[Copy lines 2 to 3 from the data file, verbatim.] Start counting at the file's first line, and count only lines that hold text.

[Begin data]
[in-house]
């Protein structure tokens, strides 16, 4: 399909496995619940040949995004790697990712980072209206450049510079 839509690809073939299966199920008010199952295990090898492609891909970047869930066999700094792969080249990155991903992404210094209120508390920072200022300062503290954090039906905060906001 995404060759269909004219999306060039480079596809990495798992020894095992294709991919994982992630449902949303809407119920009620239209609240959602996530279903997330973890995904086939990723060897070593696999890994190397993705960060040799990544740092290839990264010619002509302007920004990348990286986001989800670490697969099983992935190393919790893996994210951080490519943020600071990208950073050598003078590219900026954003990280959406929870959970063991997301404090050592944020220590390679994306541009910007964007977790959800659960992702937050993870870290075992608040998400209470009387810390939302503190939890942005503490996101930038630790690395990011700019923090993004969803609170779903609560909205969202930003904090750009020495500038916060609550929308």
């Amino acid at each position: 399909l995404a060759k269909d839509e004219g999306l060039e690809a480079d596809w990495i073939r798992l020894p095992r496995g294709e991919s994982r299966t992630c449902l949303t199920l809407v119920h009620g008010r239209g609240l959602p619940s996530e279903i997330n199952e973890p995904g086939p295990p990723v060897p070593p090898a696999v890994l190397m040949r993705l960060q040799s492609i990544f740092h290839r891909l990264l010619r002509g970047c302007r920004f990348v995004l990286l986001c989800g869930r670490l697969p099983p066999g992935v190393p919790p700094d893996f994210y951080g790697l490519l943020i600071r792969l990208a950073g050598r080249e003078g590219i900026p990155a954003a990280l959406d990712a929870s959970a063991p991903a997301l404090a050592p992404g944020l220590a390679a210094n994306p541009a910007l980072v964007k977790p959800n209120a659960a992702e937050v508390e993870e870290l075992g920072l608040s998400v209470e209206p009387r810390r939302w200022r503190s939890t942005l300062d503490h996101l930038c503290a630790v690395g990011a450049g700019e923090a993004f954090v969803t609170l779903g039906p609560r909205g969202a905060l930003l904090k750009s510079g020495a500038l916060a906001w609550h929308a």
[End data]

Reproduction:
């Protein structure tokens, strides 16, 4: 399909496995619940040949995004790697990712980072209206450049510079 839509690809073939299966199920008010199952295990090898492609891909970047869930066999700094792969080249990155991903992404210094209120508390920072200022300062503290954090039906905060906001 995404060759269909004219999306060039480079596809990495798992020894095992294709991919994982992630449902949303809407119920009620239209609240959602996530279903997330973890995904086939990723060897070593696999890994190397993705960060040799990544740092290839990264010619002509302007920004990348990286986001989800670490697969099983992935190393919790893996994210951080490519943020600071990208950073050598003078590219900026954003990280959406929870959970063991997301404090050592944020220590390679994306541009910007964007977790959800659960992702937050993870870290075992608040998400209470009387810390939302503190939890942005503490996101930038630790690395990011700019923090993004969803609170779903609560909205969202930003904090750009020495500038916060609550929308």
């Amino acid at each position: 399909l995404a060759k269909d839509e004219g999306l060039e690809a480079d596809w990495i073939r798992l020894p095992r496995g294709e991919s994982r299966t992630c449902l949303t199920l809407v119920h009620g008010r239209g609240l959602p619940s996530e279903i997330n199952e973890p995904g086939p295990p990723v060897p070593p090898a696999v890994l190397m040949r993705l960060q040799s492609i990544f740092h290839r891909l990264l010619r002509g970047c302007r920004f990348v995004l990286l986001c989800g869930r670490l697969p099983p066999g992935v190393p919790p700094d893996f994210y951080g790697l490519l943020i600071r792969l990208a950073g050598r080249e003078g590219i900026p990155a954003a990280l959406d990712a929870s959970a063991p991903a997301l404090a050592p992404g944020l220590a390679a210094n994306p541009a910007l980072v964007k977790p959800n209120a659960a992702e937050v508390e993870e870290l075992g920072l608040s998400v209470e209206p009387r810390r939302w200022r503190s939890t942005l300062d503490h996101l930038c503290a630790v690395g990011a450049g700019e923090a993004f954090v969803t609170l779903g039906p609560r909205g969202a905060l930003l904090k750009s510079g020495a500038l916060a906001w609550h929308a």